Margaux’s early interest in health and how drugs work led her to a degree in Pharmaceutical Sciences. She’s currently pursuing a PhD using computational tools to design new drugs and study structural biology. She soon realised while practicing as a pharmacist how important science communication is when health professionals communicate with their patients, as this can have a significant impact on how they perceive and follow their treatment. She thinks Science provides an infinite source of wonder, and aims at sparking curiosity for interesting scientific stories thanks to breakers.
Margaux is the editor of 20 Breaks:
What keeps trees grounded?
While exploring the root cause of trees' gravity sensing, the Morita lab stumbled upon proteins called ‘LAZY’ and dissected their association with the starch-filled packets in roots to dissolve a long-standing dilemma – is gravity sensed in terms of the force that the heavy starch-filled packets exert on the cell content or is it their position that send signals dictating where the Earth is?Nov 24, 2023 | 3 min read
Gas in distant galaxies: mixed or matched?
Gas is an essential ingredient of galaxies because it fuels star and planet formation. Studying this gas is important because it tells us how galaxies form, evolve, and interact with their environment. In this work we studied 64 small, distant galaxies and found that the gas is not well-mixed which tells us how it is moving in, out and around the galaxies.Nov 22, 2023 | 3 min read
Writing cell memory: how Histones play a role in Epigenetic Memory
Our cells remember their cell type-specific functions during their lifetime using modifications on histones, the proteins packaging DNA. Such epigenetic memory is challenged during DNA replication when histones are evicted from DNA. We reveal new evidence that cells recycle histones H2A-H2B to replicated DNA with their modifications, hereby providing epigenetic memory across cell division.Oct 4, 2023 | 4 min read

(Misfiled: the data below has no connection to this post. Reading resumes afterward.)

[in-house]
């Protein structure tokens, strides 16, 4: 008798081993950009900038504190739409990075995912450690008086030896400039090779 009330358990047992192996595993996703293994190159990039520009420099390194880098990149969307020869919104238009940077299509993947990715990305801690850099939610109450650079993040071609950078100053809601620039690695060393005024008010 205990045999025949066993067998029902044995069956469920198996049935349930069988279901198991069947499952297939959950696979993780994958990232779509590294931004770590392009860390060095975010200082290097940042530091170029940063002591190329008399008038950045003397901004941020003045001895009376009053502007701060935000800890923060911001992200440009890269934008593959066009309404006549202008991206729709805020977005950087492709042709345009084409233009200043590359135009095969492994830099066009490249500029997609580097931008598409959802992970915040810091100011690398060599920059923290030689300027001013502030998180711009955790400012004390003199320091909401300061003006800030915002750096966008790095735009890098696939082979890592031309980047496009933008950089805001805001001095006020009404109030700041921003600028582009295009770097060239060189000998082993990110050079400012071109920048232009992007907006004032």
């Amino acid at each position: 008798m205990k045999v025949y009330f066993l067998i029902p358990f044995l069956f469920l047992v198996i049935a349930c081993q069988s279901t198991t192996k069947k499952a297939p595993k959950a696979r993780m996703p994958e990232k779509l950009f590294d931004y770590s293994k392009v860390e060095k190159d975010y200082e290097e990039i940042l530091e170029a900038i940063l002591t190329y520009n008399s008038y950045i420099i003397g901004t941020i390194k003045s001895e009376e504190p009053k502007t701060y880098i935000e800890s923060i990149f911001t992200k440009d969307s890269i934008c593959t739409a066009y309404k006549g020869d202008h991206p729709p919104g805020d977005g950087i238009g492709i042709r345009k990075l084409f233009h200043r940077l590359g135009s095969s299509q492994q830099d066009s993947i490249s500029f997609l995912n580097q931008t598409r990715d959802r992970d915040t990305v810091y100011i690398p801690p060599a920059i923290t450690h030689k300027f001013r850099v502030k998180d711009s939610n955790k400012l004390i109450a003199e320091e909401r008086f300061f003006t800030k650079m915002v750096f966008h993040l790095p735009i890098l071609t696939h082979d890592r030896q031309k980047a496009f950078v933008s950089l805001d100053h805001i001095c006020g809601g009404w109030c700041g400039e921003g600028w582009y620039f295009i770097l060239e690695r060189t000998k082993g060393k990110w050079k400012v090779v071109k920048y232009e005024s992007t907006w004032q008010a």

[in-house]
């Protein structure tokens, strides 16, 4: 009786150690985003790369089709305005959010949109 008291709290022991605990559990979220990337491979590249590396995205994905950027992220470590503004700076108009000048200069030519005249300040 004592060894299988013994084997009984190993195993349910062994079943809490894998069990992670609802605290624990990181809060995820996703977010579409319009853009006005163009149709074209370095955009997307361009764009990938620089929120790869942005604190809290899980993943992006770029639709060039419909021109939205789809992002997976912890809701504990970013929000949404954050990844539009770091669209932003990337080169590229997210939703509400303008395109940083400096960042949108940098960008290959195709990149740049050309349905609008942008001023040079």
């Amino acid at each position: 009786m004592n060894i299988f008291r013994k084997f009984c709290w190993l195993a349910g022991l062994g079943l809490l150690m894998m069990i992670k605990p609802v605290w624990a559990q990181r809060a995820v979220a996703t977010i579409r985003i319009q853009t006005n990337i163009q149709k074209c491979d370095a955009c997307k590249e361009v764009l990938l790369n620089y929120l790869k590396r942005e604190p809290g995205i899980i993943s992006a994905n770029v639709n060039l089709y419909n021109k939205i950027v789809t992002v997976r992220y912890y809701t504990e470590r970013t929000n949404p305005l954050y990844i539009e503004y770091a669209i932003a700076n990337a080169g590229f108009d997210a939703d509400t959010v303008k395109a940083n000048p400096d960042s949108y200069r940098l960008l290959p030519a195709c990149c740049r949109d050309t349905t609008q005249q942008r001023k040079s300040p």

The fate of a century-old partnership between humans and dolphins
Aligning human interests and wildlife protection requires a deep understanding of human-wildlife interactions. Behavioral tracking and demographic surveys show that foraging synchrony is key to generate short- and long-term benefits for human fishers and wild dolphins. We used simulations to describe the conditions under which this cooperation can turn into another human-wildlife conflict.Sep 4, 2023 | 4 min read
Sharing a political ideology predicts more similar brain activity
Even when presented with the same information, liberals and conservatives tend to interpret political information differently. By measuring brain activity while partisans watched political videos or thought about political concepts, we show that individuals that are similar in their political beliefs exhibit similar brain patterns whilst processing political information.Sep 1, 2023 | 3.5 min read
The diurnal habits of a long-gone Tibetan Owl
Owl’s nocturnal habits stand out from most birds, and in various cultures they are associated with wisdom or even the magical world of Harry Potter. We describe here a unique fossil of an extinct owl species that was instead active during the day. This species links to some of the few daytime active owls and fills in a six-million-year gap in their evolutionary history.Aug 18, 2023 | 3.5 min read